The first stems from a belief that all Unix religions rely
heavily on the command line. They do, as does Windows with DOS. Try
doing anything really useful in a Microsoft operating system and
you will find yourself dropping into DOS frequently. Worse, the
System Registry, which was supposed to kill the confusion over
autoexec.bat and config.sys files, has instead made these earlier
configuration trials seem trivial.

And what of command lines? Modern Unices including Linux no more
rely on them than any other desktop operating system. And the
world’s most popular operating system — Microsoft’s command line
only Disk-based OS (DOS) — is still the most popular. If
difficulty was a barrier to adoption, then how did Microsoft
succeed?

Linux along with other Unices has the benefit of a truly
client-server graphical user interface — X. With that you get an
astounding array of choices for how you look at your information
graphically — GNOME and KDE most notably. You can even make your
machine look like Windows 95 if you feel so masochistic, or the
Apple desktop if that is more your speed. Modern X-based systems
are amazingly user-friendly and often superior in design to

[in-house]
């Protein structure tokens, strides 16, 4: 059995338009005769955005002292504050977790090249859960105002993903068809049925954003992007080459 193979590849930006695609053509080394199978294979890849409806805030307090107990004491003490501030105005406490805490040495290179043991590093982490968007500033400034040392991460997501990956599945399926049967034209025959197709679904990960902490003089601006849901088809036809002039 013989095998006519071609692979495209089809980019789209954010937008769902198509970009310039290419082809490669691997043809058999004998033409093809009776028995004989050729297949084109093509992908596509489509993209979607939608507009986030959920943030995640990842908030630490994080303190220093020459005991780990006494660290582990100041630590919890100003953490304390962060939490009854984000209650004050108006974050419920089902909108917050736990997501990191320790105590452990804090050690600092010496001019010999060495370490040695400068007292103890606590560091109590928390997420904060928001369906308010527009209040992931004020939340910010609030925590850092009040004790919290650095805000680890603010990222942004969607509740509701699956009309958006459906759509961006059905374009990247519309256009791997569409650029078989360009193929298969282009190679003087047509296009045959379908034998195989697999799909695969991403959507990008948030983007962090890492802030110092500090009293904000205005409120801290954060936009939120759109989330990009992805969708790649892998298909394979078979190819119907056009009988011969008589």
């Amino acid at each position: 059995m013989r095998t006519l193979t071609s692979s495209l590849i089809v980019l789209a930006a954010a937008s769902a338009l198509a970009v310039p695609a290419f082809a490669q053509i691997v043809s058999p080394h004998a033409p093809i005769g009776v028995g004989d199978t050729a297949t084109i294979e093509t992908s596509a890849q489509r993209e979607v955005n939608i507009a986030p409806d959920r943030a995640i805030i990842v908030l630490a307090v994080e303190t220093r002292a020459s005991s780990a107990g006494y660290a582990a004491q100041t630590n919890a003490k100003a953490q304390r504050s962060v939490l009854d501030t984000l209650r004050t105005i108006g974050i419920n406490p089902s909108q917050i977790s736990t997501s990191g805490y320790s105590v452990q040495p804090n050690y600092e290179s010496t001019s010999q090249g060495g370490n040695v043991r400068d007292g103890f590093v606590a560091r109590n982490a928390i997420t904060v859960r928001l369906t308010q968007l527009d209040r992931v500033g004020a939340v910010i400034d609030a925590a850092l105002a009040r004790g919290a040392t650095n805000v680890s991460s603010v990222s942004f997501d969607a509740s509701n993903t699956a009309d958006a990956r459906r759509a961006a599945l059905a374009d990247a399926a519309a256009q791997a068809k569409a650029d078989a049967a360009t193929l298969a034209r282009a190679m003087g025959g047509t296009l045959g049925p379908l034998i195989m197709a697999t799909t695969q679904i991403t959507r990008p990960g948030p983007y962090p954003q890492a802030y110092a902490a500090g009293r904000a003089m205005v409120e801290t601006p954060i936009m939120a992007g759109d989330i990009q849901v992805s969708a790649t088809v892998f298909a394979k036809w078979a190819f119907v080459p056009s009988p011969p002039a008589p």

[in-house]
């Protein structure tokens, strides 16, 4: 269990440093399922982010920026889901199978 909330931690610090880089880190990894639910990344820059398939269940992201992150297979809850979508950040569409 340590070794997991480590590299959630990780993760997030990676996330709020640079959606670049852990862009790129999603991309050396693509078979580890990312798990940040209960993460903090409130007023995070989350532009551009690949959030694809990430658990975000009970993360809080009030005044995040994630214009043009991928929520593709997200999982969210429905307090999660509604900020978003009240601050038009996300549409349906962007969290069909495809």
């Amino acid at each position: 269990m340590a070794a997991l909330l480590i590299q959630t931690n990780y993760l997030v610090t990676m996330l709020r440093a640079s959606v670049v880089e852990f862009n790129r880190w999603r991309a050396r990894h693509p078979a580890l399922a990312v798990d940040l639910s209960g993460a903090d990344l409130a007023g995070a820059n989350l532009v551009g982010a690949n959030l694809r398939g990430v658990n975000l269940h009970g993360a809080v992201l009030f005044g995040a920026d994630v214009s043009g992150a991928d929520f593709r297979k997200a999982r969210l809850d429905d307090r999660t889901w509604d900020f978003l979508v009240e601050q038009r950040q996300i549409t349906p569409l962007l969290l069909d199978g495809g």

commercial variants because they put stuff in there that we as
users have demanded and created. It is not feature-building by
focus group, or marketing-driven bloat, but relevant technical
advances to make our jobs easier because we put them there. Sure,
there are some things I would like to see incorporated in future
desktops, that’s part of the reason for this ongoing column, but in
all nothing that keeps me from doing what I need to do today.

The other great myth is Linux is hard to install. This probably
comes from the fact that most PCs ship with an operating system,
usually Microsoft’s. In order to access another OS, you have to
make room for it and this usually entails a dual-boot scenario. But
contrary to the fear-mongers assertions, this is not an
installation issue, it is a channel industry regulation issue. If
you have to shove aside an unwanted operating system on your new PC
to put the one of your choice in place, then that is an issue for
competition watchdogs.

Speaking as someone who over the last ten years has installed
various Microsoft OS pre-Betas on hundreds of machines, I can say
with a degree of certainty that Linux is not hard to install. The
current releases from the likes of Red Hat are no harder to install
than a modern Microsoft operating system, given the same
circumstances. How many people who say Linux is a problem in this
regard have actually formatted their hard drive and tried to
install Windows? Not many, I would wager. How many have Windows95,
98 and NT on the same hard drive? For that matter, how many can
access Windows95 files from their NT installation like they can
with Linux?

Technically, I would rank myself as a notch above dolt when it
comes to Linux. I have installed it on about a dozen computers, but